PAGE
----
Your résumé is your potential employer’s first impression of you. Often, a strong résumé is what will earn you a first round interview. Employers or their human resources departments may receive a high volume of résumés and only have a few moments to initially glance at each one. If your achievements pop out, your résumé will get a longer look and potentially an interview.
A résumé has several sections. You should look at samples of accounting résumés to see various layout options. You can find samples online or at your university’s career services office.
The heading of your résumé is your name and contact information. Be sure to include your home address, your telephone number, and your e-mail address. The next section on your resume is your objective. This is a sentence that describes the position you are seeking and also mentions what you can contribute to the job.
After your objective comes your experience. This section is the bulk of your résumé. List all relevant job experience, starting with your most recent, and progress in reverse chronological order. If you have extensive accounting career experience but have also worked in other fields, you may want to divide this section into two headers, “Accounting Experience” followed by “Other Experience.” The name of your current and former employers should be bold, followed by the dates that you were employed and your title at each company. Look at résumé samples for ideas on how to format this section. Under each employer, create a bulleted list of your duties and accomplishments. Each bullet should contain one phrase that captures something you contributed to the company. Begin each bullet with a verb. You may want to reference a list of good action verbs, such as “directed” and “coordinated,” so that you do not feel tempted to use the same word over and over again. Try to use a different verb for each bullet point. Also, be as quantitative as possible. If you saved your employer a certain amount of money over a certain amount of time, include the figures.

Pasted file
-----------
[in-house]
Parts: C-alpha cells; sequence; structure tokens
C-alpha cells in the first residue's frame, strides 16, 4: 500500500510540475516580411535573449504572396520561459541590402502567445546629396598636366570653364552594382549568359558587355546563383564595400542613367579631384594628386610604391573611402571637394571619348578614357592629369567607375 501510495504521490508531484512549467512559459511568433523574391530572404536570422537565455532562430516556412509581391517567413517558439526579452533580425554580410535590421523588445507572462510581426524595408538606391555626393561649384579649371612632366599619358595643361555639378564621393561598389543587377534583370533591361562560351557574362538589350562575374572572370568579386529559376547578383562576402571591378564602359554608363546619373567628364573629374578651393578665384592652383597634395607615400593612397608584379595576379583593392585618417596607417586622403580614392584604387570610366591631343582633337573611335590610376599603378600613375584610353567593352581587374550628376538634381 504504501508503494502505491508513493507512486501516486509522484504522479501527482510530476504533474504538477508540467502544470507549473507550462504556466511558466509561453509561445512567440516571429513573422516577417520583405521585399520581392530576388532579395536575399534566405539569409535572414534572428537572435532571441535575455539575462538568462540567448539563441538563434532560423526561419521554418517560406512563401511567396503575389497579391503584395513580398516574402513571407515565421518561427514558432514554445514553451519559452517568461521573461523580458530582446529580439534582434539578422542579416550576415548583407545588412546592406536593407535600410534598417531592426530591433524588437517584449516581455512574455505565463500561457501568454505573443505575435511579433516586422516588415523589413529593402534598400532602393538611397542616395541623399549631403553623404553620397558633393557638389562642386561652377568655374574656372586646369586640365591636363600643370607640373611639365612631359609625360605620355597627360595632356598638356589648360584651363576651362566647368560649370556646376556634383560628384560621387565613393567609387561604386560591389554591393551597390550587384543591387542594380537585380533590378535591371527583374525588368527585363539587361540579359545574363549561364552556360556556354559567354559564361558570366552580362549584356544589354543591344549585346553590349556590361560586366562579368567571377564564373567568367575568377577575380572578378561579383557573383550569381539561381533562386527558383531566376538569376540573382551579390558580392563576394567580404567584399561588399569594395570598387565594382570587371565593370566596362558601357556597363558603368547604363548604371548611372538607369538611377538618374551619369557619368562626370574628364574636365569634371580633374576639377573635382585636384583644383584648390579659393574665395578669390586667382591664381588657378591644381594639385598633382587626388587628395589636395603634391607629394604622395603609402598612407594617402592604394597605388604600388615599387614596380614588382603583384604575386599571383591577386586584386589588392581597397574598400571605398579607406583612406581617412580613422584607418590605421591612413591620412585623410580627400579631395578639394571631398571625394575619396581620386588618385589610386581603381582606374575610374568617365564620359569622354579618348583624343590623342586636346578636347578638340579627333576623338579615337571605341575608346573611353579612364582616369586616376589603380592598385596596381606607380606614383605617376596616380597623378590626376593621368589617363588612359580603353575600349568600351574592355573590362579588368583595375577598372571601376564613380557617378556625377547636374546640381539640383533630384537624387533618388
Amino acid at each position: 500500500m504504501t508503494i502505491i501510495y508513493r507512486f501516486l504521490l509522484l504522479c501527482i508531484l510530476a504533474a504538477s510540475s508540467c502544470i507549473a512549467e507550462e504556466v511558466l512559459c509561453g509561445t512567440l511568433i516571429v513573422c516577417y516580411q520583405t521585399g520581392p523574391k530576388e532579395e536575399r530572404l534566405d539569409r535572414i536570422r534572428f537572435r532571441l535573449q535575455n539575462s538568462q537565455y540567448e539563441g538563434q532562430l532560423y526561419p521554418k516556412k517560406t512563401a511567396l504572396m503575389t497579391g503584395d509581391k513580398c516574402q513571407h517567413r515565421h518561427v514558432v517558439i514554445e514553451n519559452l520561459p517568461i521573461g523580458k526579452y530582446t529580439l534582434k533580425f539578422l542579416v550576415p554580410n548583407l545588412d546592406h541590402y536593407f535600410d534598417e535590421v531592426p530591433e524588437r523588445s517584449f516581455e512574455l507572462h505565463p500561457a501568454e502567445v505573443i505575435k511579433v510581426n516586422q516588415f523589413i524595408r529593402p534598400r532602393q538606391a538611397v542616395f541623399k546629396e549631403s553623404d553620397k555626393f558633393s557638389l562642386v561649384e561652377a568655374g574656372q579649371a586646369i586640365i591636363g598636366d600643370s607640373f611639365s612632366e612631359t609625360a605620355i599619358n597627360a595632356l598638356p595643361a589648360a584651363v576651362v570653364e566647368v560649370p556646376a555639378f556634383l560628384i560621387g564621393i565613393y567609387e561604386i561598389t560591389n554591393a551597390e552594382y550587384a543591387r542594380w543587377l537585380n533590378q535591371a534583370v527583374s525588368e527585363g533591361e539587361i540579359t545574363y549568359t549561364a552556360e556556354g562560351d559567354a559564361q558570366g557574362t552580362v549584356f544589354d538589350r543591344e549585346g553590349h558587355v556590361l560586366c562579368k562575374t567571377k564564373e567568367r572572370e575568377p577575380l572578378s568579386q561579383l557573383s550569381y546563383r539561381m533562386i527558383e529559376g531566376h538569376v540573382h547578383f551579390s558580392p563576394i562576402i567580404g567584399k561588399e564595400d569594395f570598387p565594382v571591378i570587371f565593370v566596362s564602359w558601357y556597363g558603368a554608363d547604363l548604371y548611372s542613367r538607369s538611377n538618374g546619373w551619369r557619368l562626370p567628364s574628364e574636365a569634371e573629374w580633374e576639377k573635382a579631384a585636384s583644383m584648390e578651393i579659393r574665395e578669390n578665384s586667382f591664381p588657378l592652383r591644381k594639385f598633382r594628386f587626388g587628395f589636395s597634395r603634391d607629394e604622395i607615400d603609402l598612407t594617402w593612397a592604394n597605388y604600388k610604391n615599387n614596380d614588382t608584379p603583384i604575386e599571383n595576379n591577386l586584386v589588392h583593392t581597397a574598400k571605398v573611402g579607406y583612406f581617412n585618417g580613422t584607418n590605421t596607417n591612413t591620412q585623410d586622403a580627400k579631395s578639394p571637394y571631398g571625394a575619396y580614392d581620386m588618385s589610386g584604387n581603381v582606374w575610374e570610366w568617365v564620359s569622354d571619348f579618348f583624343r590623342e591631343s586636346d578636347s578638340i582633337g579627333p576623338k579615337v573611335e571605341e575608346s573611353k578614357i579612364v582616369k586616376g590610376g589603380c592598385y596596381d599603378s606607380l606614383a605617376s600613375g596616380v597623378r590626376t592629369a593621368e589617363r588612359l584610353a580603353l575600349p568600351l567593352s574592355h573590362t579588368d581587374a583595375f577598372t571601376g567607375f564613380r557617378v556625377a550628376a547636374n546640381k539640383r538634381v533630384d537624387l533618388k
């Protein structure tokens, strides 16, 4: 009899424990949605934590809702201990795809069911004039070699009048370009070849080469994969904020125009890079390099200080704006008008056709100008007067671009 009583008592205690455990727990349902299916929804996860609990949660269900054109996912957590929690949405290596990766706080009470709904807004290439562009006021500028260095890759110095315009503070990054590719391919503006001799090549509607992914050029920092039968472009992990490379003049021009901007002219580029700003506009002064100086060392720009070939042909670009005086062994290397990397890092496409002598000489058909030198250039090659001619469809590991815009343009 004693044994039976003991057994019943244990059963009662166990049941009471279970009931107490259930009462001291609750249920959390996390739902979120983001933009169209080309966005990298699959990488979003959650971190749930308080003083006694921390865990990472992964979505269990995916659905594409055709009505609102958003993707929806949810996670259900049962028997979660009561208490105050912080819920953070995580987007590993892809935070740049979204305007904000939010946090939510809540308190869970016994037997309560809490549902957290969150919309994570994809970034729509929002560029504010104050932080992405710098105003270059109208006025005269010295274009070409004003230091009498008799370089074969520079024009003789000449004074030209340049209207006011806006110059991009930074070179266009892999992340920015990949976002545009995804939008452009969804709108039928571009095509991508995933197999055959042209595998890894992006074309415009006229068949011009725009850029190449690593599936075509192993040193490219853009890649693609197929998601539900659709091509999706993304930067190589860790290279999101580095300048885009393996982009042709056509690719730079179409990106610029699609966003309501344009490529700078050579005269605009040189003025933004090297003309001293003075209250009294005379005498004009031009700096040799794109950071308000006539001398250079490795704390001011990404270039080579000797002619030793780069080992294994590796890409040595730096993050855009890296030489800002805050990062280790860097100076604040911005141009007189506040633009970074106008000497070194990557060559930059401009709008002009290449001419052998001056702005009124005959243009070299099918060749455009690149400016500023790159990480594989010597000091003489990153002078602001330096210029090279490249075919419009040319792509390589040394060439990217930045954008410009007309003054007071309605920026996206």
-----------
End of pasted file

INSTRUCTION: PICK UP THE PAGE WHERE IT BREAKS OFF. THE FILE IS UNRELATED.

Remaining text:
Your education is the next section of your résumé. If you have a graduate degree, list that first, followed by your previous degrees. Include any honors or other awards that you received while you were a student. If you have just graduated and do not have much work experience yet, you might want to list your education before your experience section on your résumé.
The final section of your résumé is the skills section. List all computer programs relevant to your career that you are proficient in. Also, list any foreign language skills or anything else that could be an advantage to your career.
While applying to different jobs, you may want to tailor your résumé to specific prospective employers. Read each job description carefully. You may want to emphasize some of your accomplishments over others depending on what the job requires. You may even be able to pick out some action verbs to use in your experience section from employers’ job descriptions.
How long you have been working determines how long your résumé should be. If you are a fresh graduate or have only a few years of work experience, your résumé should fit on one page. If you have already established an accounting career, your résumé can be longer than one page but should not exceed two pages. If you need ideas, you can find free résumé templates online.
Once you have crafted your résumé, have someone you trust read it over. Take your résumé to the career services office at your university or ask someone who has experience in accounting careers to give you advice.